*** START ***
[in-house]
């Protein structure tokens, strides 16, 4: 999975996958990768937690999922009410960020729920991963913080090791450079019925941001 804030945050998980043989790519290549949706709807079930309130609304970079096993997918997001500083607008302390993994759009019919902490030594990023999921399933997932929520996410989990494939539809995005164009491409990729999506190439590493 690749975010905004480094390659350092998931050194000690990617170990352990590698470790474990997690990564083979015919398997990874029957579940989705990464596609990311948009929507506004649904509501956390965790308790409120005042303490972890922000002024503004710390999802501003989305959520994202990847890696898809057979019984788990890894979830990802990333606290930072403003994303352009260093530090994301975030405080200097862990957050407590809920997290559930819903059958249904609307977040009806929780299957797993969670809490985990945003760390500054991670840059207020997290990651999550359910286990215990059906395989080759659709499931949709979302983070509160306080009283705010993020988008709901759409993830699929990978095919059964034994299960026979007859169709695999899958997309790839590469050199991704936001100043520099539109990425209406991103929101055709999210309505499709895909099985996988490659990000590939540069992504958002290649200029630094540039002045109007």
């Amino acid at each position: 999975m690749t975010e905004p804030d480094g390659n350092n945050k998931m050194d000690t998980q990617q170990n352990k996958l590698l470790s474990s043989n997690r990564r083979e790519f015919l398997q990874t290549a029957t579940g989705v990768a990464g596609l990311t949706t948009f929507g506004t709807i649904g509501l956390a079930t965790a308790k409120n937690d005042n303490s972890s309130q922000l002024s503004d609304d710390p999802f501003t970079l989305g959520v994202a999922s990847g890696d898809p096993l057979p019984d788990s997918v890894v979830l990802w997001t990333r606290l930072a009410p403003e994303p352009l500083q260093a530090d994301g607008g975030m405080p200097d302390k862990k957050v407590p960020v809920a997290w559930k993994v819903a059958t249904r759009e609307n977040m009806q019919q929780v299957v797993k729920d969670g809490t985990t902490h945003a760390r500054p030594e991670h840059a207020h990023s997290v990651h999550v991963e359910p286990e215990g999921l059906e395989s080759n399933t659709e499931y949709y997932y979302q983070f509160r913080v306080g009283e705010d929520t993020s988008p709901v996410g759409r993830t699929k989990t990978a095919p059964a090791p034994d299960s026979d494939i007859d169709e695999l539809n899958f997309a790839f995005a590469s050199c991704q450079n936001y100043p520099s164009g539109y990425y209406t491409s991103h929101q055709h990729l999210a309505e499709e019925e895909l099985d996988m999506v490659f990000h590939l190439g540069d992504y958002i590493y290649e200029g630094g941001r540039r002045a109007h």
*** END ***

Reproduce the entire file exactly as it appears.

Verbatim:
[in-house]
């Protein structure tokens, strides 16, 4: 999975996958990768937690999922009410960020729920991963913080090791450079019925941001 804030945050998980043989790519290549949706709807079930309130609304970079096993997918997001500083607008302390993994759009019919902490030594990023999921399933997932929520996410989990494939539809995005164009491409990729999506190439590493 690749975010905004480094390659350092998931050194000690990617170990352990590698470790474990997690990564083979015919398997990874029957579940989705990464596609990311948009929507506004649904509501956390965790308790409120005042303490972890922000002024503004710390999802501003989305959520994202990847890696898809057979019984788990890894979830990802990333606290930072403003994303352009260093530090994301975030405080200097862990957050407590809920997290559930819903059958249904609307977040009806929780299957797993969670809490985990945003760390500054991670840059207020997290990651999550359910286990215990059906395989080759659709499931949709979302983070509160306080009283705010993020988008709901759409993830699929990978095919059964034994299960026979007859169709695999899958997309790839590469050199991704936001100043520099539109990425209406991103929101055709999210309505499709895909099985996988490659990000590939540069992504958002290649200029630094540039002045109007």
């Amino acid at each position: 999975m690749t975010e905004p804030d480094g390659n350092n945050k998931m050194d000690t998980q990617q170990n352990k996958l590698l470790s474990s043989n997690r990564r083979e790519f015919l398997q990874t290549a029957t579940g989705v990768a990464g596609l990311t949706t948009f929507g506004t709807i649904g509501l956390a079930t965790a308790k409120n937690d005042n303490s972890s309130q922000l002024s503004d609304d710390p999802f501003t970079l989305g959520v994202a999922s990847g890696d898809p096993l057979p019984d788990s997918v890894v979830l990802w997001t990333r606290l930072a009410p403003e994303p352009l500083q260093a530090d994301g607008g975030m405080p200097d302390k862990k957050v407590p960020v809920a997290w559930k993994v819903a059958t249904r759009e609307n977040m009806q019919q929780v299957v797993k729920d969670g809490t985990t902490h945003a760390r500054p030594e991670h840059a207020h990023s997290v990651h999550v991963e359910p286990e215990g999921l059906e395989s080759n399933t659709e499931y949709y997932y979302q983070f509160r913080v306080g009283e705010d929520t993020s988008p709901v996410g759409r993830t699929k989990t990978a095919p059964a090791p034994d299960s026979d494939i007859d169709e695999l539809n899958f997309a790839f995005a590469s050199c991704q450079n936001y100043p520099s164009g539109y990425y209406t491409s991103h929101q055709h990729l999210a309505e499709e019925e895909l099985d996988m999506v490659f990000h590939l190439g540069d992504y958002i590493y290649e200029g630094g941001r540039r002045a109007h």